Cosponsors of the legislation in the Senate include U.S. Senators James Lankford, R-Okla., Mike Lee, R-Utah, James Risch, R-Idaho., Ben Sasse, R-Neb., James Inhofe, R-Okla., Tom Cotton, R-Ark., Roy Blunt, R-Mo., John Cornyn, R-Texas, Steve Daines, R-Mont., Joni Ernst, R-Iowa, Ted Cruz, R-Texas, Tim Scott, R-S.C., Bill Cassidy, R-La., John Kennedy, R-La., Marsha Blackburn, R-Tenn., and Josh Hawley, R-Mo.
Cosponsors of the legislation in the House include U.S. Representatives Collin Peterson, D-Minn., Robert Aderholt, R-Ala., Tom Cole, R-Okla., Vicky Hartzler, R-Mo., Andy Biggs, R-Ariz., John Carter, R-Texas, James Comer, R-Ky., Jeff Duncan, R-S.C., Jeff Fortenberry, R-Neb., Bill Flores, R-Texas, Matt Gaetz, R-Fla., Greg Gianforte, R-Mont., Bob Gibbs, R-Ohio, Louie Gohmert, R-Texas, Glenn Grothman, R-Wis., Jody Hice, R-Ga., Mike Johnson, R-La., Walter Jones, R-N.C., Doug Lamborn, R-Colo., Debbie Lesko, R-Ariz., Barry Loudermilk, R-Ga., Mark Meadows, R-N.C., Alex Mooney, R-Va., Gary Palmer, R-Ala., Bill Posey, R-Fla., Phil Roe, R-Tenn., Francis Rooney, R-Fla., Chris Smith, R-N.J., Chris Stewart, R-Utah, Mark Walker, R-N.C., Randy Weber, R-Texas, Joe Wilson, R-S.C., Rob Wittman, R-Va., Ralph Norman, R-S.C., Chris Collins, R-N.Y., Rick Allen, R-Ga., and John Rutherford, R-Fla.
Click here to read the legislation.
WASHINGTON – Today, every member of the Pennsylvania Republican Congressional Delegation supported an amendment to pay Department of Homeland Security employees for their work to date. This includes Transportation Safety Administration (TSA) employees and members of the U.S. Coast Guard, essential employees working without pay during the partial government shutdown.
Pennsylvania Republicans voted on three separate occasions over the past week to pay federal employees the paychecks they are owed, but the measures were blocked by Democrats.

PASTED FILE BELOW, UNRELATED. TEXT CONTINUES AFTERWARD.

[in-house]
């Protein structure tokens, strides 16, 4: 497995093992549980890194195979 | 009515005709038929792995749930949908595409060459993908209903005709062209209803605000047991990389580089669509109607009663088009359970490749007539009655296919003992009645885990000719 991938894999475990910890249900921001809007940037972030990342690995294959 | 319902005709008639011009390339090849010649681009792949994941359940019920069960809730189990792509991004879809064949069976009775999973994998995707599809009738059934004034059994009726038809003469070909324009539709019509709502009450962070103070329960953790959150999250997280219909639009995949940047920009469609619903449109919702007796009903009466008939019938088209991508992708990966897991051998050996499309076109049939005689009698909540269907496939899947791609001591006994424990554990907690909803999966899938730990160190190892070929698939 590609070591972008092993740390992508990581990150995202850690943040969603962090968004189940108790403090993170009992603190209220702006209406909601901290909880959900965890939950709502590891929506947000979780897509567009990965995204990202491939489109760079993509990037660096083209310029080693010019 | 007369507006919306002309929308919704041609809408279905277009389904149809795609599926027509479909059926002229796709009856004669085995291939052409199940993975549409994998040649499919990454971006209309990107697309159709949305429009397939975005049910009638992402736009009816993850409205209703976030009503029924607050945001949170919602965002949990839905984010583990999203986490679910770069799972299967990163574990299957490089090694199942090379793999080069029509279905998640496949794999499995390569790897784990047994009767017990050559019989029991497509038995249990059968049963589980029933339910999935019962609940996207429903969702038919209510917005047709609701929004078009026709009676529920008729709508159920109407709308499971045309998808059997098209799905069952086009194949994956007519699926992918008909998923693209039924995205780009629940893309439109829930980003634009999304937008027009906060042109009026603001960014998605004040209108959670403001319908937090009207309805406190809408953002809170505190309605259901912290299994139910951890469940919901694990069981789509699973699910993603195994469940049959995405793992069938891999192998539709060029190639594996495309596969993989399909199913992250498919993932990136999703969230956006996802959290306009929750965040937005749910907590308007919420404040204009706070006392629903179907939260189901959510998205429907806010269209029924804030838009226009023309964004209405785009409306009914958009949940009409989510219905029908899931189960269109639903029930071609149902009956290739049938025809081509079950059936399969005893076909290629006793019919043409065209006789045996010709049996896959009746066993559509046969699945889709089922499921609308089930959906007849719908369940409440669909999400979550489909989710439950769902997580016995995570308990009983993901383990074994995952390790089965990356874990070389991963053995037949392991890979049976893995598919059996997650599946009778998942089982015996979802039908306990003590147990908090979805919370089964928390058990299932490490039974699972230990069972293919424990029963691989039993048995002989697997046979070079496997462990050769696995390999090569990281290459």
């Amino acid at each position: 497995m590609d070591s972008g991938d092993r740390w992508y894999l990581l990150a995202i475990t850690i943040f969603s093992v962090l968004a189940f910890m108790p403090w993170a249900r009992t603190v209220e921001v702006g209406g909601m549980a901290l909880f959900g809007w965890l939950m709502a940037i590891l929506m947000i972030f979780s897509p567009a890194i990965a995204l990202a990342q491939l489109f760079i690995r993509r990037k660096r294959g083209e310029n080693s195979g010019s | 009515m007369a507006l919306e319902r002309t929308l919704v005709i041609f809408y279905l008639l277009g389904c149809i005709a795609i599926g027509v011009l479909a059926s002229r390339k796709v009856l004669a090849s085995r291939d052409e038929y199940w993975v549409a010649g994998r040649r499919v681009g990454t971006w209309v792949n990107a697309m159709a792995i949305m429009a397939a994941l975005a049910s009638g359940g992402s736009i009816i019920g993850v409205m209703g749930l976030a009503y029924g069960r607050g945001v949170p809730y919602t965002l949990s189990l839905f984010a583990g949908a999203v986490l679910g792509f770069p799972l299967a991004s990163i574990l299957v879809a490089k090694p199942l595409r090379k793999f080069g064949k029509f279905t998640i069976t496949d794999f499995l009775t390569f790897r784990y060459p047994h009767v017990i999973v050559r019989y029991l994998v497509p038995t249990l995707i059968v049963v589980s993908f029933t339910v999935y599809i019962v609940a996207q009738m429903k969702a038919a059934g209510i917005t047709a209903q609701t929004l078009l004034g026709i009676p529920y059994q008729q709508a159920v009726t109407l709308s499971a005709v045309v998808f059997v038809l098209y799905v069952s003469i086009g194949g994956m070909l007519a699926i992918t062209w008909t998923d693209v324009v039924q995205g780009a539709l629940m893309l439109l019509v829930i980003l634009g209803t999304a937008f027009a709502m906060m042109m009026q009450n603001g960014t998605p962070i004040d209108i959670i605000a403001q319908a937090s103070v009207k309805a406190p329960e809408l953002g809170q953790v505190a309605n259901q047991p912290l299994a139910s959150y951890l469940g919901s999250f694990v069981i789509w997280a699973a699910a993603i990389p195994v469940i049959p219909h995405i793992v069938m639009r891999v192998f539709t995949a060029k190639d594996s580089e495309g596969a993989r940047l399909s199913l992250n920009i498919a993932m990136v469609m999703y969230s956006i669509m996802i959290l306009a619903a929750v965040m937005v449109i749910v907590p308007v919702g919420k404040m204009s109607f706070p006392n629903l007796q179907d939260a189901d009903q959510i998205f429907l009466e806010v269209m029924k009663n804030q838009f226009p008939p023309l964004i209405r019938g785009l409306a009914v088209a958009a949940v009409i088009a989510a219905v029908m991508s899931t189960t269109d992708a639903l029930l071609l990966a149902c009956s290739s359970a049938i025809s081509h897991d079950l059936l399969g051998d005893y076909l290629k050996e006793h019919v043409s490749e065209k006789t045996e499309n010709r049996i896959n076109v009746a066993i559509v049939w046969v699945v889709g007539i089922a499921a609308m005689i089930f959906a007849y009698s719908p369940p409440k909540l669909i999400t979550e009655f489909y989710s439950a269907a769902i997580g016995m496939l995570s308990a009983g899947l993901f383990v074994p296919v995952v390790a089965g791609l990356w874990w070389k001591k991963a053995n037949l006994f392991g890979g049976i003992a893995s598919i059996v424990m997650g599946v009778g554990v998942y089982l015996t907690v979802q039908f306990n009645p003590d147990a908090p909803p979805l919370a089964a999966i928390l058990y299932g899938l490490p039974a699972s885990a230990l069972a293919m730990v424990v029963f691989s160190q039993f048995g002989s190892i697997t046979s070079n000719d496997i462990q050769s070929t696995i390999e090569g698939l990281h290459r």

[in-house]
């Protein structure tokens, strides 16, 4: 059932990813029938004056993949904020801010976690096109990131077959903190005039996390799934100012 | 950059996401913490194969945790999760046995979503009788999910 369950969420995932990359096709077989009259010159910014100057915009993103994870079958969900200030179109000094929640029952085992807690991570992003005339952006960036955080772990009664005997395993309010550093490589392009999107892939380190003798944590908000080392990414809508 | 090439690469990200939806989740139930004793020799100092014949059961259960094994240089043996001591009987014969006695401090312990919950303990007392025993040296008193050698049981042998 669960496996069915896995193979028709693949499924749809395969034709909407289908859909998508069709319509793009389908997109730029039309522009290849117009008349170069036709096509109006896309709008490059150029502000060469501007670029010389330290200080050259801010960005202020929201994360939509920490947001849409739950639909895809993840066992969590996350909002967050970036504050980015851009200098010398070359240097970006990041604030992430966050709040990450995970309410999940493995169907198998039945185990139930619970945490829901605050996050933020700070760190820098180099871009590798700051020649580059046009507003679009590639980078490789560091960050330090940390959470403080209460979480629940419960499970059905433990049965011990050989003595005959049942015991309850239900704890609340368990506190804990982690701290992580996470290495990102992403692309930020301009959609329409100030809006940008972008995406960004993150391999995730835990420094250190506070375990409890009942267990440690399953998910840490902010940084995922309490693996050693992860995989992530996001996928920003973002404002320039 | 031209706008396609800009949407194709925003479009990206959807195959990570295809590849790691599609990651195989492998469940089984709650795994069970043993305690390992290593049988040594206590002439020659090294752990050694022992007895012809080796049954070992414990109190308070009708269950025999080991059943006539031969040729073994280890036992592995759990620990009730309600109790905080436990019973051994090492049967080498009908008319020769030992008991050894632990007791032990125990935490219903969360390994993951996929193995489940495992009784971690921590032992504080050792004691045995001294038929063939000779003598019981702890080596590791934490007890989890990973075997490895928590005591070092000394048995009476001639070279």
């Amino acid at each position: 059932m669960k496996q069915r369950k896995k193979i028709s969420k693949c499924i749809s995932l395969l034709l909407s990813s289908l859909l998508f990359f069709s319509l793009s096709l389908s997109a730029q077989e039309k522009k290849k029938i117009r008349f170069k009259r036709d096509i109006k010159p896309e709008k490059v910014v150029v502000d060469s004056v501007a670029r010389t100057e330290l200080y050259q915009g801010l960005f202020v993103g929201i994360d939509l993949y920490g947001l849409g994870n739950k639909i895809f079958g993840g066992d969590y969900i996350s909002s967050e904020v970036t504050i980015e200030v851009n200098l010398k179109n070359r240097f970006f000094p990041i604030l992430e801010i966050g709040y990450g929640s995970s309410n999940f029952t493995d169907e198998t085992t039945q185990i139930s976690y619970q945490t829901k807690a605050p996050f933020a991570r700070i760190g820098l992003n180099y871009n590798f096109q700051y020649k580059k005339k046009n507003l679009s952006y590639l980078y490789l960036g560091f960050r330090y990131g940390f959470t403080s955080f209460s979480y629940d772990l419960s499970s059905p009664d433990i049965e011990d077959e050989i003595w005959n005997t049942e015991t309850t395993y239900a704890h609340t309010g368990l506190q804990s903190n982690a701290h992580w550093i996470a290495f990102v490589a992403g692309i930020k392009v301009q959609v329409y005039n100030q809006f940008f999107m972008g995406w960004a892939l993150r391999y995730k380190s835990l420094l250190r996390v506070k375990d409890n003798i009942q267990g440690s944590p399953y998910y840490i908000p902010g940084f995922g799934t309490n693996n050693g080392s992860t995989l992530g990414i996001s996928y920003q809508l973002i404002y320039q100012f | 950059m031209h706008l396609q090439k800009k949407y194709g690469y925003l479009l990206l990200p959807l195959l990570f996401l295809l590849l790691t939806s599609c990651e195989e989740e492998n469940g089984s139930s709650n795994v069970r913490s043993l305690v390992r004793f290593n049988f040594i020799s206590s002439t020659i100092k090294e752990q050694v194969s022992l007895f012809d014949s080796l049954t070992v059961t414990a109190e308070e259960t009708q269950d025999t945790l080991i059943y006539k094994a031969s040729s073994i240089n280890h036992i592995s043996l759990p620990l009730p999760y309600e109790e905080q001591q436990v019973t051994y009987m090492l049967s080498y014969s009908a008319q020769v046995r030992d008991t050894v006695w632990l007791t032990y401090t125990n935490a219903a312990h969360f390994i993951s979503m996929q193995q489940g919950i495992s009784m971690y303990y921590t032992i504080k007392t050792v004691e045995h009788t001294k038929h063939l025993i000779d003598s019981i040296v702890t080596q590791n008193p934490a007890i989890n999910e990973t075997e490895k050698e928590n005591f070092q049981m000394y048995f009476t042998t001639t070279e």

Pennsylvania is home to nearly 60,000 federal civilian workers, many of whom have gone without pay since the shutdown began last month.
“It was disappointing that Speaker Pelosi directed a majority of her members to vote against this commonsense measure and therefore ignore the hardworking men and women who are doing their jobs but not getting paid,” said Rep. Thompson, Dean of the Republican Delegation.
“Rather than playing politics and rejecting offers by the President before they’re even delivered, or canceling the State of the Union, Nancy Pelosi should come to the table and negotiate for the good of this country and the men and women who keep us safe in Pennsylvania every day,” Rep. Thompson continued. “I am pleased to see that House Democrats continue to join Republicans on these commonsense votes. This represents a path forward with or without the support of Mrs. Pelosi.”
Members of the Pennsylvania Republican Delegation include: Glenn ‘GT’ Thompson (PA-15), Mike Kelly (PA-16), Scott Perry (PA-10), Brian Fitzpatrick (PA-01), Lloyd Smucker (PA-11), John Joyce (PA-13), Dan Meuser (PA-9), and Guy Reschenthaler (PA-14).